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Parents Protest Waterford’s Class Sizes

61 People Sign Petition Saying They Are Opposed To Waterford’s Large Fifth-Grade Classes

Jill Fayan’s oldest son is currently in fifth grade at in a class of 25. Her younger son is going to be going into fifth grade next year, which will be a class of 24.

“I’m a teacher myself, I definitely have some insight on managing a class of that size,” Fayan said. “There are just too many children.”

Fayan “likes and respects” her son’s teacher, and thinks she is doing the best she can. But the class is just too large, and somebody had to say something so the administration and Board of Education know it is a priority, she said.

She met with Superintendent Jerome Belair, which she said provided little relief or closure. She and her husband also started a petition, and after collecting 61 signatures submitted it to the Board of Education.

History

Last year, the Board of Education had to as they faced large increases in health insurance and employee salaries. Fayan attended those meetings, and while she wasn’t happy they were eliminating fifth-grade teachers to balance the budget, she accepted it.

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“I wasn’t happy, but I understood it,” Fayan said. “I just thought it was going to be a one-year, temporary solution.”

This year, the Board of Education did not address fifth grade. The board actually cut two positions at the elementary school in younger grades, while adding a literacy specialist at the high school, beefed up the learning through service program, found a way to bring the talented and gifted program back into the middle school day for no cost and reinstated freshmen sports.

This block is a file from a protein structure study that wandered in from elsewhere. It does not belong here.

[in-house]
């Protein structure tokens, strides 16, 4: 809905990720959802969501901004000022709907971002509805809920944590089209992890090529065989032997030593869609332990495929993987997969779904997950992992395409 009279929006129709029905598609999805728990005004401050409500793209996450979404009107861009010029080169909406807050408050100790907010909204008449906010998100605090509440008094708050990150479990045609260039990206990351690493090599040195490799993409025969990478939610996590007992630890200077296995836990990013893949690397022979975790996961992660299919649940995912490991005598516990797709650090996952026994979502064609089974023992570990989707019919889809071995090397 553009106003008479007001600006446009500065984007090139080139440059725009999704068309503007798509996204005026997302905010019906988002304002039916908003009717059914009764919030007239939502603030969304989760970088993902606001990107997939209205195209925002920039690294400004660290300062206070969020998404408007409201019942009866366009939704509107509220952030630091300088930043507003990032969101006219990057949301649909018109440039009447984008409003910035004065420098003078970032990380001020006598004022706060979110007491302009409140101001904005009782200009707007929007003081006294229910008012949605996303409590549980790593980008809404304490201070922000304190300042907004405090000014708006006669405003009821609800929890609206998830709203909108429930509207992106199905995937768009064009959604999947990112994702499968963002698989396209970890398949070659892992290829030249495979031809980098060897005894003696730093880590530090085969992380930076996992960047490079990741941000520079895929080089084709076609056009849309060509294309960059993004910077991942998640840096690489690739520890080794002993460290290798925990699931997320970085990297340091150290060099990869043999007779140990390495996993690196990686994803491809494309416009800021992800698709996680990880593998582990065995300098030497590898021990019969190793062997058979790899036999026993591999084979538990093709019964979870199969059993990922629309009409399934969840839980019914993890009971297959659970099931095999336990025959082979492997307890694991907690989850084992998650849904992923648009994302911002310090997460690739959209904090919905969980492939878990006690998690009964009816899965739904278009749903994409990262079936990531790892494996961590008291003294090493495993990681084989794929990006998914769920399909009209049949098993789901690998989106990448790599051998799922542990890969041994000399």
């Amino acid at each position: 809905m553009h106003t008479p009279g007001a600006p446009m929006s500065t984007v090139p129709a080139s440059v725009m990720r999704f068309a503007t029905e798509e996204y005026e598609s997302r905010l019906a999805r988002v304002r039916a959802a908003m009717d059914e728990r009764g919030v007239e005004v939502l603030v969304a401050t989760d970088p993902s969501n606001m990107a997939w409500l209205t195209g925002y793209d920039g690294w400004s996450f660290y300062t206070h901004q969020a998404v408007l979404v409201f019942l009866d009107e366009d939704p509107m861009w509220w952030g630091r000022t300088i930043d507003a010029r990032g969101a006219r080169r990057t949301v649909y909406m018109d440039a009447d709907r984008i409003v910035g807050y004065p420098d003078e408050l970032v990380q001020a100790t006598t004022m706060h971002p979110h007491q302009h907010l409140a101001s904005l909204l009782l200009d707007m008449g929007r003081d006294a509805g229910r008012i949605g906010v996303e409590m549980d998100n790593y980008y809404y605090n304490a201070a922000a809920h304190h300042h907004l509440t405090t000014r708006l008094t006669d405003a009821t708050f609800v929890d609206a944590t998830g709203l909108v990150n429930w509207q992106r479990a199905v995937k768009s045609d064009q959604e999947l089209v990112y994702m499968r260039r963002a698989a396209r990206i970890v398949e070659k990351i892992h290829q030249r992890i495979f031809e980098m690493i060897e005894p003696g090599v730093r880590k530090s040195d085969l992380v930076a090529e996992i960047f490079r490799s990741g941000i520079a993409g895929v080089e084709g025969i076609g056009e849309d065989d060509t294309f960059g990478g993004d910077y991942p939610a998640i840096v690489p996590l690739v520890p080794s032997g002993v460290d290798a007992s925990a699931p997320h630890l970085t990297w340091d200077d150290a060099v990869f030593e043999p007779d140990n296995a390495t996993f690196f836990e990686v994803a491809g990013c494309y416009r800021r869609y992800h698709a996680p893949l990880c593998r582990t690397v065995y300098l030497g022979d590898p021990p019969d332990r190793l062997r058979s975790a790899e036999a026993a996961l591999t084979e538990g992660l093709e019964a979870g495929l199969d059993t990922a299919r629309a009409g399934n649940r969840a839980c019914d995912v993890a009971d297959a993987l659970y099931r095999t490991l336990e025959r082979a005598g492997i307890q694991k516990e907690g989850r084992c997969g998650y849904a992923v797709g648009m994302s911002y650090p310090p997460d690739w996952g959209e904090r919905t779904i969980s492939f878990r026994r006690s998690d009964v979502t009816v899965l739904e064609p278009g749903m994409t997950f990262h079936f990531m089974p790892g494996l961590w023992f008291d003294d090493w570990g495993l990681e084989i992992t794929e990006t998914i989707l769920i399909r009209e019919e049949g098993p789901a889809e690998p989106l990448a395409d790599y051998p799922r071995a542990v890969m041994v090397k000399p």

“They brought back other things,” Fayan said. “But it seemed like they didn't pay attention to fifth grade.”

Fayan also said when the elementary schools were consolidated from five to three, former superintendent Randall Collins promised that class sizes would stay reasonable. Now, class sizes have ballooned to 24 students in fifth grade, she said.

“I feel like a promise was broken,” Fayan said. “And this isn’t just about my children. I don’t want any child to go through class sizes this large. I just felt like I had to speak out against it.”

Districts Reaction/Class Numbers

In a Tuesday interview with Belair, the superintendent said fifth grade “is a hot spot.” Facing a tight budget, the district decided to focus on keeping kindergarten through third grade classes small, he said.

“The highest priority went to primary classes, which are kindergarten through third grade,” said Belair, who said he had some “healthier class sizes” in fourth and fifth grade.

Kindergarten, first grade and second grade in all three elementary schools will have class sizes of 20 or less next year, and fourth grade will have class sizes between 18 and 22, he said. Fifth grade has more students, and it will have class sizes between 23 and 24 next year, after having class sizes as large as 25 this year, he said.

“I agree with them, I would love to have smaller class sizes,” Belair said. “But our focus this year was on balance and restraint… Though it is something we will continue to monitor throughout the school year.”

To have smaller class sizes and avoid massive redistricting, the district would have to hire another elementary school teacher at all three elementary schools, according to Belair. Meanwhile he said adding the literacy specialist at the high school instead of trying to lower fifth-grade class sizes was a “Sophie’s choice,” but said the literacy specialist fills a need at the high school.

Fayan knows that the budget is tight, and admits she doesn’t know what the solution is. But she does know if she doesn't talk about it, and bring it up to the Board of Education, it will go unnoticed and unfixed.